Tag Archives: bear recovery

Feds may restore grizzlies to North Cascades

Looks like Washington’s Cascade Range may be getting some grizzly bears . . .

A tentative federal proposal to restore grizzly bears in the North Cascades will be explained at public meetings next month.

The U.S. Fish and Wildlife Service and National Park Service are taking public comments for an environmental impact statement before deciding whether to take an active role in restoring the grizzly bear to the North Cascades Ecosystem…

The North Cascades ecosystem encompasses 9,800 square miles in the United States and another 3,800 square miles in British Columbia. The United States portion includes North Cascades National Park, Ross Lake and Lake Chelan national recreation areas plus the Okanogan-Wenatchee and Mt. Baker-Snoqualmie national forests.

Read more . . .

Petition seeks restoration of grizzly bears to more habitat

The Center for Biological Diversity wants grizzly bears restored to more of their historic range . . .

An environmental group called on federal wildlife managers Wednesday to update a decades-old recovery plan for grizzly bears to ensure the animal’s return to the Grand Canyon and other areas of the West.

The Center for Biological Diversity, in a petition filed with the U.S. Fish and Wildlife Service, accused the agency of using a fragmented approach as it tries to recover the threatened species. Efforts are currently focused on a fraction of the bear’s historic range, but the petition identifies more than 171 square miles around the West that could provide suitable habitat.

Those areas include a forested region straddling the Arizona-New Mexico border, the Grand Canyon, the Sierra Nevada in California and parts of Utah and Colorado.

Read more . . .

Grizzly bear populations approach delisting status

The Flathead Beacon has a good write-up on grizzly bear recovery . . .

Grizzly bears, the iconic species that once roamed the Western landscape before being threatened nearly to oblivion, have staged an historic comeback across the northern Rockies.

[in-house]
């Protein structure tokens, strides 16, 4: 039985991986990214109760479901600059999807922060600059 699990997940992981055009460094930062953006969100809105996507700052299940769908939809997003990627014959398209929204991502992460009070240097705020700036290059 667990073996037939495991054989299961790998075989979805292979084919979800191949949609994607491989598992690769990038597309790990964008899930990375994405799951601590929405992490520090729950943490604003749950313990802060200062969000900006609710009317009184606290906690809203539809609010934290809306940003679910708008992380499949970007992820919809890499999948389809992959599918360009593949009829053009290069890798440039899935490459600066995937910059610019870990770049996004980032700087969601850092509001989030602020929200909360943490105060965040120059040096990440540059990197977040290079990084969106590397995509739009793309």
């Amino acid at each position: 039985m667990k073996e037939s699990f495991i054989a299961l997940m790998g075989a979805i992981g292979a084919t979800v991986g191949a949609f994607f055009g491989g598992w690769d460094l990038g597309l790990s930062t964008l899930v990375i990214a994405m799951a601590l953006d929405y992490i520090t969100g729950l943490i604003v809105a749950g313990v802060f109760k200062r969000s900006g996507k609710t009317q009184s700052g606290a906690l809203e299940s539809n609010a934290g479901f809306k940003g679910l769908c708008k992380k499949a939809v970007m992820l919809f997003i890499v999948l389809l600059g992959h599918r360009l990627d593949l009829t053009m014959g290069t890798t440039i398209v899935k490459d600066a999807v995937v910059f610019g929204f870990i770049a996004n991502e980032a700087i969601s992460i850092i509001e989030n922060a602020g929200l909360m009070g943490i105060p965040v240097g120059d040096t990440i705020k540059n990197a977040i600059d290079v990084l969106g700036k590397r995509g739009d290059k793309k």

That much is not debatable. The question now is where do grizzlies go from here?

Wildlife officials are preparing to restart the process of removing special protections under the Endangered Species Act for bears near Yellowstone National Park. The move could occur as early as next month and lead the way for other delisting proposals, including one for Northwest Montana’s robust population.

Read more .  . .

More than just good data needed to delist Yellowstone grizzlies

Rob Chaney of the Missoulian posted a good summary of the state of the grizzly bear recovery effort.

Recommended reading . . .

Since the grizzly bear was listed as a federally threatened species in 1975, it’s made a remarkable comeback.

Decades of active hunting and poisoning, habitat destruction, isolation and manipulation pushed it to the brink of extinction in the lower 48 United States. California used to have the most, even putting it on its state flag. Californians killed their last grizzly in 1922. It was erased from its native prairie grasslands by the 1880s, just eight decades after the Lewis and Clark journals gave urban Americans their first account of the great bear.

By 1940, after heavy use of strychnine poisoning by farmers and ranchers, wildlife managers estimated the United States had perhaps 300 grizzlies (not counting Alaska). Today, about 1,850 roam the mountains of Montana, Idaho, Wyoming and Washington.

“There’s been a real evolution of attitudes that got us to this point,” said Chris Servheen, the grizzly recovery manager for the U.S. Fish and Wildlife Service in Missoula. “We used to be all about killing predators. Now we’re concerned about predators.

Read more . . .

Yellowstone Grizzlies to keep ‘threatened’ status until at least 2014

The debate over the Grizzly’s status in the Yellowstone Park area continues . . .

Grizzly bears in and around Yellowstone National Park will keep their threatened status for at least the next two to three years, as wildlife officials said Friday they plan to bolster their case that the species has recovered.